Another issue, however, is writing the SRAM cell. This is just as critical because it is essential that a SRAM cell be reliably written. If the pull-up has too much current drive compared to the pass gate, it can be difficult to flip the state of the latch causing the write operation to be unreliable. To increase the current drive of the pass transistor can cause a problem with the read operation by adversely impacting the ratio of the current drive of the pull-down transistor to the current drive of the pass transistor.
Shown in FIG. 4 is cross section of a portion of semiconductor device 10 showing the inverter comprised of transistors 18 and 20 and a portion of the SRAM cell comprised of transistors 22, 28, and 30 over a semiconductor substrate 32. Transistors 30 and 18 are the P-channel transistors and transistors 20, 22, and 28 are the N-channel transistors. In this example, transistors 20, 22, and 28 are made from fins 44, 38, and 40, respectively. P-channel transistors 30 and 18 are made from fins 42 and 46, respectively. On fins 38, 40, 42, 44, and 46 are gate dielectrics 48, 50, 52, 54, and 56, respectively, which are preferably grown oxide but may be another material such as a high K dielectric. Between the N-channel transistors 20, 22, and 28 and semiconductor substrate 32 is an insulating layer 34. Between P-channel transistors 18 and 30 and semiconductor substrate 32 is an epitaxial layer 36. A gate 58, preferably of polysilicon, covers fin 38. A gate 60 covers fins 40 and 42. A gate 62 covers fins 44 and 46. Although the gates are currently preferably polysilicon, this is expected to change in the future to metal gates. The fins 38, 40, and 44 of the N-channel transistors are formed by etching a starting material whose surface is in the (100) plane with the result that the sidewalls are in the (100) plane and the top of the fins is also the (100) plane. This can also be stated as the top of the fins has a surface orientation of (100). With regard to fins 42 and 46 that are used for the P-channel transistors, epitaxial layer 36 has been etched to leave fins 42 and 46. Epitaxial layer 36 takes on the crystal plane of semiconductor substrate 32 from which it is grown. Although semiconductor substrate has its surface in the (100) plane, it is rotated 45 degrees compared to the semiconductor layer used to form fins 38, 40, and 44 so that the etch to form fins 42 and 46 results in those fins having a (110) plane on the sidewalls. This can also be called having a surface orientation of (110). This technique for forming fins of different sidewall planes is known in the art.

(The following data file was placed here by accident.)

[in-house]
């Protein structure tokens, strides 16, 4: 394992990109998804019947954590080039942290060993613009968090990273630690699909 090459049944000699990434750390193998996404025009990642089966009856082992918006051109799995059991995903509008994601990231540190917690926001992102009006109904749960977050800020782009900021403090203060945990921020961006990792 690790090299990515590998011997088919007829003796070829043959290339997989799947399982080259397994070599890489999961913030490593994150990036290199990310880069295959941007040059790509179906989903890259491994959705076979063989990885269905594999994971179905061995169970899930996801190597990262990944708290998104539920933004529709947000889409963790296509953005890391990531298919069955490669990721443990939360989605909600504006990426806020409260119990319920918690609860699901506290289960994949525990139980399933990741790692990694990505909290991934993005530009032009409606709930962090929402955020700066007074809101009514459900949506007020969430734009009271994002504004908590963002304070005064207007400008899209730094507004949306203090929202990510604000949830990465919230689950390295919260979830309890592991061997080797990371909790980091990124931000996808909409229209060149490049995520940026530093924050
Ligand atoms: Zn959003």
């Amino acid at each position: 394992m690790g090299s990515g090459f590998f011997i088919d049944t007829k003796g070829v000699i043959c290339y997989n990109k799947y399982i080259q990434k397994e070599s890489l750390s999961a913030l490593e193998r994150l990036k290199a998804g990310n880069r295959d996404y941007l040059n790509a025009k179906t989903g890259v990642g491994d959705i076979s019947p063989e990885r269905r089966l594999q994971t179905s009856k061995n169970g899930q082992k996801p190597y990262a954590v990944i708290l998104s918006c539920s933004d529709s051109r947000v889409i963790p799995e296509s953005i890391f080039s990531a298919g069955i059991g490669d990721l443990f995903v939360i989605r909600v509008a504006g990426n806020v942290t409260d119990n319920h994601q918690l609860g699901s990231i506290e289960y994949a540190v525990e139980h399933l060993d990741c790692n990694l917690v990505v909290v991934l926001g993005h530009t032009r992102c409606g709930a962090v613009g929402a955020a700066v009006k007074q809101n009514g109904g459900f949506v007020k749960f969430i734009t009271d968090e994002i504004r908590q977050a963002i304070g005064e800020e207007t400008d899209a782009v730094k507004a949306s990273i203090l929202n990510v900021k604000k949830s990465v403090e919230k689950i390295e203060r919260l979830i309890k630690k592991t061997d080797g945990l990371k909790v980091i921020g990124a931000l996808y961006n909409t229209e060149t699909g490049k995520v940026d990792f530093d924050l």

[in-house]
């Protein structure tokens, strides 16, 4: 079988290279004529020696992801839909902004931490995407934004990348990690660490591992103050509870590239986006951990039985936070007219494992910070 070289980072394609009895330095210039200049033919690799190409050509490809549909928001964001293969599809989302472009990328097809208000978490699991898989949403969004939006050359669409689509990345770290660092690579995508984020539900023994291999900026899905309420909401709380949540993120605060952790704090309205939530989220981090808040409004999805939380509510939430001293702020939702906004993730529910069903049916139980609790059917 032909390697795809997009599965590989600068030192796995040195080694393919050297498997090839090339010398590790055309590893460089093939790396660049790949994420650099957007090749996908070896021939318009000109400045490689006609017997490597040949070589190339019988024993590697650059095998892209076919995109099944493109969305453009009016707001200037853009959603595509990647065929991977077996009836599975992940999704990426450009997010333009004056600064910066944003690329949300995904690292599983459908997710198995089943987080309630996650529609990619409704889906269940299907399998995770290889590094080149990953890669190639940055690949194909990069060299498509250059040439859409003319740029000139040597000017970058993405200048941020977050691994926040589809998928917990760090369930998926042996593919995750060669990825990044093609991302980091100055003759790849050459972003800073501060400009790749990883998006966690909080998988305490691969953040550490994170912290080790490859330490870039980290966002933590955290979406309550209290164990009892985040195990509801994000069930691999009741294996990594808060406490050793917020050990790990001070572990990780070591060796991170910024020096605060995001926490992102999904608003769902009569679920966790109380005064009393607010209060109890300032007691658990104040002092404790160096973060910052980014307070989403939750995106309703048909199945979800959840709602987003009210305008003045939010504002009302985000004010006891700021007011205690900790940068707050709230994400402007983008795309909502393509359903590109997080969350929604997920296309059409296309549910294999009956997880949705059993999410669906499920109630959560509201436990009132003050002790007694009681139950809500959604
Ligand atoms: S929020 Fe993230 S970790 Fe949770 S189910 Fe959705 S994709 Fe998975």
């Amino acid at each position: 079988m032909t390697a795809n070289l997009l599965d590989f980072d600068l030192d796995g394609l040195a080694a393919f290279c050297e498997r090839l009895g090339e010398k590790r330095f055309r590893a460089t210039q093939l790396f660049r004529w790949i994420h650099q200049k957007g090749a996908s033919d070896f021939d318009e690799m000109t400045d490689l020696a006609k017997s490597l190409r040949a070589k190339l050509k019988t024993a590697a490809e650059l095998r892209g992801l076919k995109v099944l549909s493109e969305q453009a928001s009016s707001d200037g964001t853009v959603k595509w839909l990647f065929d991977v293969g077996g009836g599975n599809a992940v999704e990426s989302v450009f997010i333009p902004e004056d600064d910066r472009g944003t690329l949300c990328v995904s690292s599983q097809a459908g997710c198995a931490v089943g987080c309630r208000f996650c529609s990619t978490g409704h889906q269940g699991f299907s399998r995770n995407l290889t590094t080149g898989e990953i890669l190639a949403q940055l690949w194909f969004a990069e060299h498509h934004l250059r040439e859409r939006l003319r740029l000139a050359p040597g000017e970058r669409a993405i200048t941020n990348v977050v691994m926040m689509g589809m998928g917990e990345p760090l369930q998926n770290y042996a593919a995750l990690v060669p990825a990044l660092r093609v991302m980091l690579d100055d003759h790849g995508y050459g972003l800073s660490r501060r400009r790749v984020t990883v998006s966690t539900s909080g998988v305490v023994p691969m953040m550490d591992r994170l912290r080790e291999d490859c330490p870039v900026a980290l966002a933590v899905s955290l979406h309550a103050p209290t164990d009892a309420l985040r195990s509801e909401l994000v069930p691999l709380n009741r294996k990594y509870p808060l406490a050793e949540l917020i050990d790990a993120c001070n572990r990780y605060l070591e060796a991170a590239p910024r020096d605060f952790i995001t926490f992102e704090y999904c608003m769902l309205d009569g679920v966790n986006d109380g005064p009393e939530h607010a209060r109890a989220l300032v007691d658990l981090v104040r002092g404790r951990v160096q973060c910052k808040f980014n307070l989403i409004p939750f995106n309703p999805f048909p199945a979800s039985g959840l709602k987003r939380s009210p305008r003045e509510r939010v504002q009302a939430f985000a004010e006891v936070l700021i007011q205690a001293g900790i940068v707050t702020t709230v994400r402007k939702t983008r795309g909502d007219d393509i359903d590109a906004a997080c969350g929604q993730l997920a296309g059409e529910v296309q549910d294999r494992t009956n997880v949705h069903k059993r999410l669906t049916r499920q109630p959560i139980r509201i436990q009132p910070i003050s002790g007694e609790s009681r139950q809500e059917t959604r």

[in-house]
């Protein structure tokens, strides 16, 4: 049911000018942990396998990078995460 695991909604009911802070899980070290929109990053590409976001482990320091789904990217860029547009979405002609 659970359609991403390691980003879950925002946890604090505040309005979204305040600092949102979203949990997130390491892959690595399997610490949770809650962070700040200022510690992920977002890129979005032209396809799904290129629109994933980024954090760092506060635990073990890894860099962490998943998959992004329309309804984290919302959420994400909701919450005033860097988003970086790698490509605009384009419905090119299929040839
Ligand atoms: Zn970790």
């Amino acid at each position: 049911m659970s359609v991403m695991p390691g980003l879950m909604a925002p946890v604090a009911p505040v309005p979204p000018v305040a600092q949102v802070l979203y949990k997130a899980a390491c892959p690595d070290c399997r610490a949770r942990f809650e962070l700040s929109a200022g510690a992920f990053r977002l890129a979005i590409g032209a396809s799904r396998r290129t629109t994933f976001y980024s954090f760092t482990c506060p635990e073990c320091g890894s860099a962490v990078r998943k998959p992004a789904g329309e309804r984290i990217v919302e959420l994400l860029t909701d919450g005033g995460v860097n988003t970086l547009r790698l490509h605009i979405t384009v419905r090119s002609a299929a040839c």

The (110) plane is known to be favorable for increased mobility for P-channel transistors and thus it has been known to use P-channel transistors having that plane on the sidewalls while having the (100) plane on the fin sidewalls for the N-channel transistors. The increase in mobility, however, creates a problem for the pull-up transistor in the SRAM cell. The consequent increase in current drive due to the increase in mobility in the P-channel pull-up transistor results in a problem in writing the SRAM cell. To overcome that problem, fin 42 is reduced in height compared to fin 46. Reducing the height causes the effective channel width of transistor 30 to be reduced thereby reducing current drive. Thus, in the embodiment of FIG. 4, integrated circuit 10 has the SRAM cells of the SRAM portion with pull-up transistors having a fin with a lower height than the fins of the P-channel transistors in logic portion 14. A benefit of this is that the current drive ratio of the pass transistors to the pull-up transistors can be optimized. The height is selected for this optimization. An effective height is about half the height of the fins of the P-channel transistors used for logic.
Shown in FIG. 5 is integrated circuit 10 with P-channel pull-up transistor 30 having fin 42 at the same height as the fins of the P-channel transistors used in logic portion 14 but has dielectric layer 64 along one sidewall and dielectric layer 66 along the other sidewall. Dielectric layers 64 and 66 are preferably sufficiently thick that they prevent the sidewalls of fin 42 functioning as a channel. Oxide layers of 500 Angstroms are effective for this purpose with gate voltages in the one volt range. With dielectric layers 64 and 66 along the sidewalls of fin 42, the effective channel width is about equal to the width of fin 42 along the top of fin 42. This beneficially reduces the current drive of P-channel pull-up transistor 30. Insulating layers 64 and 66 can be formed by an oxide deposition before or after the gate dielectrics have been formed. The oxide deposition is patterned to leave dielectric layers 64 and 66. The alignment of the etch can be off center so long as each of dielectric layers 64 and 66 is sufficiently thick to avoid either or both of the sidewalls of fin 42 from becoming a channel. Although gate dielectric 52 is shown as being present, it is preferable to form the gate dielectrics after the patterning that forms dielectric layers 64 and 66 in which case gate dielectric 52 would not be adjacent to fin 42. Fin 46, which is for the logic P-channel, of course does not have the thick dielectric along the sidewalls. P-channel transistor 18 thus has a greater effective channel width than transistor 30.